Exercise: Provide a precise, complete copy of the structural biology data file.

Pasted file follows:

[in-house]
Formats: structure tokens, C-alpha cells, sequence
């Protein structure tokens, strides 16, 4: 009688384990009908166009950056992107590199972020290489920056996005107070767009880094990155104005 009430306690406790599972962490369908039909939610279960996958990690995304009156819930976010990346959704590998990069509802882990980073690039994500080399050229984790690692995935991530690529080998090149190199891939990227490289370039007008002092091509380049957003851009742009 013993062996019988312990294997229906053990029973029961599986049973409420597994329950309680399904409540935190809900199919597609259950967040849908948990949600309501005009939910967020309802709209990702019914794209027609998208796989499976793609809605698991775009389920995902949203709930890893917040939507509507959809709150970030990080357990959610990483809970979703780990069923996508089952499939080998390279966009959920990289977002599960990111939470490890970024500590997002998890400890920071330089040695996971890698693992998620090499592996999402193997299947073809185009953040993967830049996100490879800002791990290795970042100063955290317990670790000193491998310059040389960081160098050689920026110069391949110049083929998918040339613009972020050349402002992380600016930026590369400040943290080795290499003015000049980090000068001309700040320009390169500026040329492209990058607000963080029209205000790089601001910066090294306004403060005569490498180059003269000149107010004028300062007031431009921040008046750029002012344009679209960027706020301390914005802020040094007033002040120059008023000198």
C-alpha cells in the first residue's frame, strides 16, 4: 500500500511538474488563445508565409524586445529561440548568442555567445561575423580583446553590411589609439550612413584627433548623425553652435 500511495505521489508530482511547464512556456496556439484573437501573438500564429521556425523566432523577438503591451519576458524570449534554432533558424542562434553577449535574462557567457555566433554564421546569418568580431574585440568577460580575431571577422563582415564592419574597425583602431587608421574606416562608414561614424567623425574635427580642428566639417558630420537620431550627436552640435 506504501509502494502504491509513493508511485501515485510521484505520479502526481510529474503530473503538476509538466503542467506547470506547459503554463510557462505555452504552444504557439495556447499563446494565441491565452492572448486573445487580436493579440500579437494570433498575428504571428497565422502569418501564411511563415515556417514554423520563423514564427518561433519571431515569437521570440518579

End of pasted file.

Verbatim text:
[in-house]
Formats: structure tokens, C-alpha cells, sequence
């Protein structure tokens, strides 16, 4: 009688384990009908166009950056992107590199972020290489920056996005107070767009880094990155104005 009430306690406790599972962490369908039909939610279960996958990690995304009156819930976010990346959704590998990069509802882990980073690039994500080399050229984790690692995935991530690529080998090149190199891939990227490289370039007008002092091509380049957003851009742009 013993062996019988312990294997229906053990029973029961599986049973409420597994329950309680399904409540935190809900199919597609259950967040849908948990949600309501005009939910967020309802709209990702019914794209027609998208796989499976793609809605698991775009389920995902949203709930890893917040939507509507959809709150970030990080357990959610990483809970979703780990069923996508089952499939080998390279966009959920990289977002599960990111939470490890970024500590997002998890400890920071330089040695996971890698693992998620090499592996999402193997299947073809185009953040993967830049996100490879800002791990290795970042100063955290317990670790000193491998310059040389960081160098050689920026110069391949110049083929998918040339613009972020050349402002992380600016930026590369400040943290080795290499003015000049980090000068001309700040320009390169500026040329492209990058607000963080029209205000790089601001910066090294306004403060005569490498180059003269000149107010004028300062007031431009921040008046750029002012344009679209960027706020301390914005802020040094007033002040120059008023000198």
C-alpha cells in the first residue's frame, strides 16, 4: 500500500511538474488563445508565409524586445529561440548568442555567445561575423580583446553590411589609439550612413584627433548623425553652435 500511495505521489508530482511547464512556456496556439484573437501573438500564429521556425523566432523577438503591451519576458524570449534554432533558424542562434553577449535574462557567457555566433554564421546569418568580431574585440568577460580575431571577422563582415564592419574597425583602431587608421574606416562608414561614424567623425574635427580642428566639417558630420537620431550627436552640435 506504501509502494502504491509513493508511485501515485510521484505520479502526481510529474503530473503538476509538466503542467506547470506547459503554463510557462505555452504552444504557439495556447499563446494565441491565452492572448486573445487580436493579440500579437494570433498575428504571428497565422502569418501564411511563415515556417514554423520563423514564427518561433519571431515569437521570440518579